Langer, E. J. (1997). The power of mindful learning. Reading, MA: Addison-Wesley.

Niemiec, R. M. (2014a). Mindfulness and character strengths: A practical guide to flourishing. Boston, MA: Hogrefe.

Pressman, S. D., Kraft, T. L., & Cross, M. P. (2015). It’s good to do good and receive good: The impact of a “pay it forward” style kindness intervention on giver and receiver well-being. Journal of Positive Psychology, 10(4), 293–302. http://doi.org/10.1080/17439760.2014.965269

Proyer, R. T., Ruch, W., & Buschor, C. (2013). Testing strengths-based interventions: A preliminary study on the effectiveness of a program targeting curiosity, gratitude, hope, humor, and zest for enhancing life satisfaction. Journal of Happiness Studies, 14(1), 275–292. http://doi.org/10.1007/s10902-012-9331-9

Seligman, M. E. P., Steen, T. A., Park, N., & Peterson, C. (2005). Positive psychology progress: Empirical validation of interventions. American Psychologist, 60, 410–421. http://doi.org/10.1037/0003-066X.60.5.410

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Ryan M. Niemiec, Psy.D http://www.viacharacter.org <![CDATA[Want the Benefits of Religion? You must Practice.]]> https://blogs.psychcentral.com/character-strengths/?p=699 2017-04-18T21:19:44Z 2017-04-18T15:57:56Z There are major benefits to practicing your religion. New studies show benefits like kindness, love, forgiveness and gratitude are directly related to practicing your religion. Key word: practice. Over 20,000 […]]]>

There are major benefits to practicing your religion.

New studies show benefits like kindness, love, forgiveness and gratitude are directly related to practicing your religion. Key word: practice.

Over 20,000 people across three countries were examined by Willibald Ruch and Anne Berthold and put into three groups:

1.) Those who have a religious affiliation and practice it.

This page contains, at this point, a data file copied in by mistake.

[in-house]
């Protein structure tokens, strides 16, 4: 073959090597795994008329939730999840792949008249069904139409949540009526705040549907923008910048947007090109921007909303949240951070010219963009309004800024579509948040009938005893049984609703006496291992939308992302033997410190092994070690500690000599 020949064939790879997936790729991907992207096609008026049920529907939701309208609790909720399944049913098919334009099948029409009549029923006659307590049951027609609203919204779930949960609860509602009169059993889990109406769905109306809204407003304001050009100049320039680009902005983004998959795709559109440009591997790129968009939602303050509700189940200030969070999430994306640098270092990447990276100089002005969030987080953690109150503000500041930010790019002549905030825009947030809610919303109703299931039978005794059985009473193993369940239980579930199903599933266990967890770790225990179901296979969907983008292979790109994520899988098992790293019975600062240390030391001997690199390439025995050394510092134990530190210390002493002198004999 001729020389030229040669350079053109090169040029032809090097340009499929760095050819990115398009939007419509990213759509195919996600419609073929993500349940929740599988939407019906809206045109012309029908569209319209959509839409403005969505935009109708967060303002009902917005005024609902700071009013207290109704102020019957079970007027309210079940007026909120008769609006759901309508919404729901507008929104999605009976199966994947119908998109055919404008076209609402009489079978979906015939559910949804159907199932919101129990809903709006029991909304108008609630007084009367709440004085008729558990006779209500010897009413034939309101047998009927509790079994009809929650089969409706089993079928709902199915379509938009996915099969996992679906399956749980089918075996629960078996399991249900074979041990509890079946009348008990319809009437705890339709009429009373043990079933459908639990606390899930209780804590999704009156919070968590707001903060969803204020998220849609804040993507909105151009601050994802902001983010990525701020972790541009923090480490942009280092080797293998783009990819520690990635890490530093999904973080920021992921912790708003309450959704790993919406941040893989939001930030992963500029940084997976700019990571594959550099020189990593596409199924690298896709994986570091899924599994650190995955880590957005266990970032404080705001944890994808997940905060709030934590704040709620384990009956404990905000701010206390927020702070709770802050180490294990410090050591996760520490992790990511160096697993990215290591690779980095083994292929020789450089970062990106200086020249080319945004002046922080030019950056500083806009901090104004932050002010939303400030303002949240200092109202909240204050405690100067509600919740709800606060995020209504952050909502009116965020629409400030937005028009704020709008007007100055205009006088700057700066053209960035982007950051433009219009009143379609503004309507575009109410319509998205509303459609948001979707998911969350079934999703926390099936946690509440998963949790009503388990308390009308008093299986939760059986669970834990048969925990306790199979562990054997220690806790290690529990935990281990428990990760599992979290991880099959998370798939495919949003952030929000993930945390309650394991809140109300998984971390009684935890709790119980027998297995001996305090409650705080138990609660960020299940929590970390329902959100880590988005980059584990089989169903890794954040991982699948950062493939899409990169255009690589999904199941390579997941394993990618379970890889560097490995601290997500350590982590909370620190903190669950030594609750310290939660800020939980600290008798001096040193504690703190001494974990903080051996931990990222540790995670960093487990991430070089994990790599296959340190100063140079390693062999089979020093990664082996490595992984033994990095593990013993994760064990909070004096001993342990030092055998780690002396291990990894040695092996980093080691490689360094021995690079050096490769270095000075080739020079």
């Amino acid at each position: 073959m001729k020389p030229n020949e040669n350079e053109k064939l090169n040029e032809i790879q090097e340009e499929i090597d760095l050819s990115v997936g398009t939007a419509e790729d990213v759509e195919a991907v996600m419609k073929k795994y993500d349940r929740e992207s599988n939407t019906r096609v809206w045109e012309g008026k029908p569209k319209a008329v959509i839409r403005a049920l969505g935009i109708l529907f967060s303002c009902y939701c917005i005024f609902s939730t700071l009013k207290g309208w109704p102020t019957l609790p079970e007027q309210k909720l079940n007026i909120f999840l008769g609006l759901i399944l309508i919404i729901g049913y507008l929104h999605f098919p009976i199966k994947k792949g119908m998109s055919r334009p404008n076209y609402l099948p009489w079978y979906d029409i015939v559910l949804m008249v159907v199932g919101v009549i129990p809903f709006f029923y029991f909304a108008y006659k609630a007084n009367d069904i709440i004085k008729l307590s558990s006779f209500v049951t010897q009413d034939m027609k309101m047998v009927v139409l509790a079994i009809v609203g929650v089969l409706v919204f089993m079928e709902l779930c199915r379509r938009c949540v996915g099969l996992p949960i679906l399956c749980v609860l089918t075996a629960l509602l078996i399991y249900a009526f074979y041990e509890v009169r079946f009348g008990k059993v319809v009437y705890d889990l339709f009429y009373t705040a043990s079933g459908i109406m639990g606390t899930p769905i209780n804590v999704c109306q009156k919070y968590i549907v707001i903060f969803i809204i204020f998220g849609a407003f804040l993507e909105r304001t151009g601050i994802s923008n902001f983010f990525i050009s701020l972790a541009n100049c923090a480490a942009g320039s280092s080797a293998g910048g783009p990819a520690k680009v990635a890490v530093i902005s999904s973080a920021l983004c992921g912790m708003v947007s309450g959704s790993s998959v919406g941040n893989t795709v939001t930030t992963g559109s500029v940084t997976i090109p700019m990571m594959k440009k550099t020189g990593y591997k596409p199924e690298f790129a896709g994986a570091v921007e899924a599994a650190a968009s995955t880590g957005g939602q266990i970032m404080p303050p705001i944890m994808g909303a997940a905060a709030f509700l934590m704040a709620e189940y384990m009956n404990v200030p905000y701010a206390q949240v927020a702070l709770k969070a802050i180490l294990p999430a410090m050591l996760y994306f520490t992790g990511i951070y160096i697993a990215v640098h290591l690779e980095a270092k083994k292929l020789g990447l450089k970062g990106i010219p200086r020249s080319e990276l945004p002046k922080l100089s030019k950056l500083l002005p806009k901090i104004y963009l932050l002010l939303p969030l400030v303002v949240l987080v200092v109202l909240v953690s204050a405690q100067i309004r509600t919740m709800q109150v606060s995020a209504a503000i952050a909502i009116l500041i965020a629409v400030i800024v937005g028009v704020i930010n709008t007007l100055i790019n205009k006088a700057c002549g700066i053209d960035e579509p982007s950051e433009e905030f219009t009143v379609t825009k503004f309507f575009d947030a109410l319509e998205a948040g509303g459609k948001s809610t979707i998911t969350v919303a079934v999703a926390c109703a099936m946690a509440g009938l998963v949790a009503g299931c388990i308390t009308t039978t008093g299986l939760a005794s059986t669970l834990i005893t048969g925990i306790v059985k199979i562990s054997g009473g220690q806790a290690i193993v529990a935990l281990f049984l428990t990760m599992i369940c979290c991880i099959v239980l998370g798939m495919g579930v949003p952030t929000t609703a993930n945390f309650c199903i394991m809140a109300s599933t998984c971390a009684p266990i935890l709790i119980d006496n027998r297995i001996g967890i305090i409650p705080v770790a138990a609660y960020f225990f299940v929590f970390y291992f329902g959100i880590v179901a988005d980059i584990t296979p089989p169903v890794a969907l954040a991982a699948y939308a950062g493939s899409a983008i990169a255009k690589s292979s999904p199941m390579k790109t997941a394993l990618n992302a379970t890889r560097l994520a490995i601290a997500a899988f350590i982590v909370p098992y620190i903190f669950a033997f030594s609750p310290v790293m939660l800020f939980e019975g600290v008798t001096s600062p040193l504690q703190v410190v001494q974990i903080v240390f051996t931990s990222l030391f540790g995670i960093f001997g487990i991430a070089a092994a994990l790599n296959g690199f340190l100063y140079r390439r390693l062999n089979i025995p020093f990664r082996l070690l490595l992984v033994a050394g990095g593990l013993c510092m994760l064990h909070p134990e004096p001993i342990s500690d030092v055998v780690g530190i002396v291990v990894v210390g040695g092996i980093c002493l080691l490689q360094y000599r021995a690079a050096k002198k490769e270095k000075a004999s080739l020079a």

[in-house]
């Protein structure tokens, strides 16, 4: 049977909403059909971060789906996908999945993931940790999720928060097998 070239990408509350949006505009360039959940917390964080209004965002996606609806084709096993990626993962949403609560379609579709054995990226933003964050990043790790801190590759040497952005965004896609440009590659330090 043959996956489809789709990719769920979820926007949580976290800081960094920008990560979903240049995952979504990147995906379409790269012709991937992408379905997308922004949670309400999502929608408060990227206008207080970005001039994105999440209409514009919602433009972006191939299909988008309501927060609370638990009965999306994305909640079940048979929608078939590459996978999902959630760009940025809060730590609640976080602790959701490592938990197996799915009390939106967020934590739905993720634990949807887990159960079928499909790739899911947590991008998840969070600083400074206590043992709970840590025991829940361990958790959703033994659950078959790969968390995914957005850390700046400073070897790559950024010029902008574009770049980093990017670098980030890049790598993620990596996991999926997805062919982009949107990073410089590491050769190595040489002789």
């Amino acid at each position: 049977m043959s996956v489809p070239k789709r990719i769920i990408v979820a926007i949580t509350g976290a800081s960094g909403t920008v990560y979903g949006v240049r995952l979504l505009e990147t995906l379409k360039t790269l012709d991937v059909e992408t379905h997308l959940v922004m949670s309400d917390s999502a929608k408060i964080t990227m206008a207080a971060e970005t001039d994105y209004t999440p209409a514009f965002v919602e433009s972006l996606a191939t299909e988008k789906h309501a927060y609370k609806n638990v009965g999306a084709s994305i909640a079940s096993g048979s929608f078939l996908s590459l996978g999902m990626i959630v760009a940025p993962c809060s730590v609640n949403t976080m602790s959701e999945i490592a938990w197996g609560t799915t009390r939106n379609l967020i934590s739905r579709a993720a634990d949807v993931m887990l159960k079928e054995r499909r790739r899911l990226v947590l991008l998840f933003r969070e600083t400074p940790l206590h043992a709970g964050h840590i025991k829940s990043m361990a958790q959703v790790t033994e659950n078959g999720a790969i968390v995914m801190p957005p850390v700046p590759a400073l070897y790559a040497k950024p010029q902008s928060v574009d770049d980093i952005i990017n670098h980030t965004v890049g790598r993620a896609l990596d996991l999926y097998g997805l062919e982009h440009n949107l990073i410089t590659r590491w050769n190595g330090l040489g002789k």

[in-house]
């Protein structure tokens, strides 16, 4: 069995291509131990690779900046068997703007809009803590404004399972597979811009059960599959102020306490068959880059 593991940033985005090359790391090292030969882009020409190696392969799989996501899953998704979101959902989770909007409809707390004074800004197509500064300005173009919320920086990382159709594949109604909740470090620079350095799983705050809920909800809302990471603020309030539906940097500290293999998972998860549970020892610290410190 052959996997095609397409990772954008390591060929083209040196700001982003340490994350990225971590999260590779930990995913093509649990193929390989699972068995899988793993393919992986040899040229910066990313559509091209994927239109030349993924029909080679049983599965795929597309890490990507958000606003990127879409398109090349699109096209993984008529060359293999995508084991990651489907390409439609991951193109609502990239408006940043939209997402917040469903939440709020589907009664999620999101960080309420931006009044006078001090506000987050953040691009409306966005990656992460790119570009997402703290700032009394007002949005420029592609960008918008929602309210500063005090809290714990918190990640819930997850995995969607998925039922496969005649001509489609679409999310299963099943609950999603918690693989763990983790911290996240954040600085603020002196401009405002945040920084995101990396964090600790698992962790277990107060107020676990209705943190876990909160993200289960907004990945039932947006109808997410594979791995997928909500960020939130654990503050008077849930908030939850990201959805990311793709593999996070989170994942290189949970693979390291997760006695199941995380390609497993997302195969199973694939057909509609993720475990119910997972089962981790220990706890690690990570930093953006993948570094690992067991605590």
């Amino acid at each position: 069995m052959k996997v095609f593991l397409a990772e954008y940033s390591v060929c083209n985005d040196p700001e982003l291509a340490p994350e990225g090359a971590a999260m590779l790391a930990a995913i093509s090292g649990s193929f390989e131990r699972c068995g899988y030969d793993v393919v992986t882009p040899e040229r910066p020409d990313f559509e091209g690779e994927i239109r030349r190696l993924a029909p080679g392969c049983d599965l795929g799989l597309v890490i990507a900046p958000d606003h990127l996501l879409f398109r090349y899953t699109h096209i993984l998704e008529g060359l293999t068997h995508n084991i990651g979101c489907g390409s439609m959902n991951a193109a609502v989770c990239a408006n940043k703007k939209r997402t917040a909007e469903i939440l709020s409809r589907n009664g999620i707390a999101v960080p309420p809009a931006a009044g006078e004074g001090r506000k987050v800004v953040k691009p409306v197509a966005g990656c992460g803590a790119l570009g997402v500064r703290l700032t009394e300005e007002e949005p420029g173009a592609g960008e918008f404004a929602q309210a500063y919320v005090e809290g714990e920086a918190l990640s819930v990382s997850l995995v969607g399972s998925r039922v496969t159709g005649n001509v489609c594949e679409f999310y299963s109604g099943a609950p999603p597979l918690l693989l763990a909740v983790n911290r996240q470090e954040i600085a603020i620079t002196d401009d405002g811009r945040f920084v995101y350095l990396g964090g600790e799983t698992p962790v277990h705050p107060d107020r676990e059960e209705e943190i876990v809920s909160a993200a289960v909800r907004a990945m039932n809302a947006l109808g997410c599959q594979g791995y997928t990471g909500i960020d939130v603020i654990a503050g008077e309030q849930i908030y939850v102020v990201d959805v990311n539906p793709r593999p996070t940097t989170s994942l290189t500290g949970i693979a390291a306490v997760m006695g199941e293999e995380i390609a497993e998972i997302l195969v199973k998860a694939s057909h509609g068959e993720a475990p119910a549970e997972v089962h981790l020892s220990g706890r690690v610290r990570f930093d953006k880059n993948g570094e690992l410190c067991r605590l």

2.) Those who have a religious affiliation (members of a community) and do NOT practice it.

3.) Those who do NOT have a religious affiliation.

They discovered that ONLY the first group (those who practice their religion) were the ones who experienced various benefits. They were higher in:

This is consistent with research by Chris Peterson and colleagues who found that the character strengths most connected with a meaningful life were religiousness, zest, hope, and gratitude.

Caveats to the Study

This study is a start to bringing character into the discussion of spirituality and religion. Note that the study was not nuanced enough to examine the different types of religions; or to tease out agnostic versus atheist; or to examine the infamous category of “spiritual but not religious” (the latter of which has been one of the fastest growing spirituality groups in the United States for over a decade). A next-level study would more closely examine each participant’s perception of what it means to be religious, to be spiritual, and to practice or not practice. This study assessed religion in an oversimplified way that did not explore these important distinctions.

This study also does not tackle the “why” question: Why are there benefits to the practice of religion? Many argue (and some find this in research too) that the benefit of practicing religion mainly falls upon the social and community benefits. People connect with people in religious institutions. They feel a strong sense of belonging. They sense they are part of something important, something greater than themselves. In addition, there are often the benefits that come from helping others less fortunate, from being kind and generous, from going the extra mile in volunteering, advocating for social justice, and taking on a leadership role.